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The government seizure of Megaupload stopped illegal file sharing but is causing those who were legally using the site to sue to get their data back.

The story of Megaupload is well known after the government squashed its activities in January 2012. Now all that’s left of the website is a notice with three government seals and an explanation of the seizure. But is that really all that’s left? Not according to former Megaupload customer Kyle Goodwin who is knocking on the White House door, with a few of his lawyers, wanting the high school sports footage his company shot and stored onto Megaupload. That is one question people are starting to ask: when the government seizes a website, what happens to the people who have information stored on those sites?


The government is hesitant in giving this information, afraid that it could cause an onslaught of other Megaupload users who want their information back from the 25 petabytes confiscated by the feds. But that wasn’t all of Meguploads data which spread its information across 1,100 servers hosted by Carpathia. Carpathia received the go ahead to delete most of the data stored on those servers if they choose to. So Kyle Goodwin could also approach Carpathia in hopes of finding this information, but this would cost Goodwin a pretty penny in hiring cyber trackers and paying this hosting service for its time and efforts.

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The government put it rather glibly in a recent brief filing, “The issue is that the process of identifying, copying, and returning Mr. Goodwin’s data will be inordinately expensive, and Mr. Goodwin wants the government, or Megaupload, or Carpathia, or anyone other than himself, to bear the cost.”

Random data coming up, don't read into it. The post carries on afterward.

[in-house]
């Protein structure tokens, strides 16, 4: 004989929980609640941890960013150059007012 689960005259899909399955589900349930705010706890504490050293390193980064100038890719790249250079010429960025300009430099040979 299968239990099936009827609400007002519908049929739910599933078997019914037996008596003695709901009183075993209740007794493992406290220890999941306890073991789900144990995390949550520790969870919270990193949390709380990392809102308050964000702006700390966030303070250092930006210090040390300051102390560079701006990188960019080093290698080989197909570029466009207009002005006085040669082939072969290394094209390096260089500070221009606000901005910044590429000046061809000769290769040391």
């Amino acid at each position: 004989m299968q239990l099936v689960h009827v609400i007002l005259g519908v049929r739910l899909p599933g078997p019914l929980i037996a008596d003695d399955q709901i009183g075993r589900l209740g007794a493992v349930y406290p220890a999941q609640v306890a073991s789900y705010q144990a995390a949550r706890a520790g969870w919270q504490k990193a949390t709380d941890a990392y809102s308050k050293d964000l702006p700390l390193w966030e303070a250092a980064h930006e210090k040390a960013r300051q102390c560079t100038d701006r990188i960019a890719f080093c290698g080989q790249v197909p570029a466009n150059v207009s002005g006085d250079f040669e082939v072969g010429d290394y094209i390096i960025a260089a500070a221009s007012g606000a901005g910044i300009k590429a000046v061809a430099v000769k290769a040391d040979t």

So far Goodwin is the only Megaupload user to join the legal fray, demanding their information back. But his legal team expects more to follow. In a recent statement from Goodwin’s legal team, they explain, “As more and more consumers move their data to the cloud, and as the government continues its campaign to seize whole websites without regard for third-party property residing on those sites, it’s clear that we need a better solution. We hope the court will help us get there.”

And the same law team is hoping the court isn’t as hard-nosed about it as the White House is. Judge Liam O’Grady of the U.S. District Court is the judge who is handling the Megaupload prosecution. In a legal filing to Judge O’Grady states, “What is clear is that Mr. Goodwin, the rightful owner of the data he stored on Megaupload, has been denied access to his property. It is also clear that this court has equitable power to fashion a remedy to make Mr. Goodwin-an innocent third party-whole again.”

But former users personified by Kyle Goodwin aren’t the only ones wanting the seized data to be preserved. Megaupload is pushing to gain access to some of the funds acquisitioned by the federal government in order to keep the data stored at Carpathia, to better help its defense and hopefully give all the data back to its users. The Motion Picture Association of America also contacted Carpathia and told the service to hold onto the plethora of data, but for an entirely different reason. The MPAA is hoping to get a few minutes in the ring with Megauploads creators, handling its copyright infringement accusations. Carpathia is following both wishes and claimed that it is expending $9,000 every day to save the Megaupload data and seems to be wanting to wash its hands of this incident altogether.

This case could be one of the most foundational prosecutions according to cyber law. With a huge increase of cloud-based storage services and cloud hosting companies, the once stark lines which determined the boundaries of copyright are becoming thinner and thinner while the penalties for even supposed infringement are becoming more and more strict. No doubt, it will be interesting to see how the Megaupload seizure will shape the online legal sphere in the future.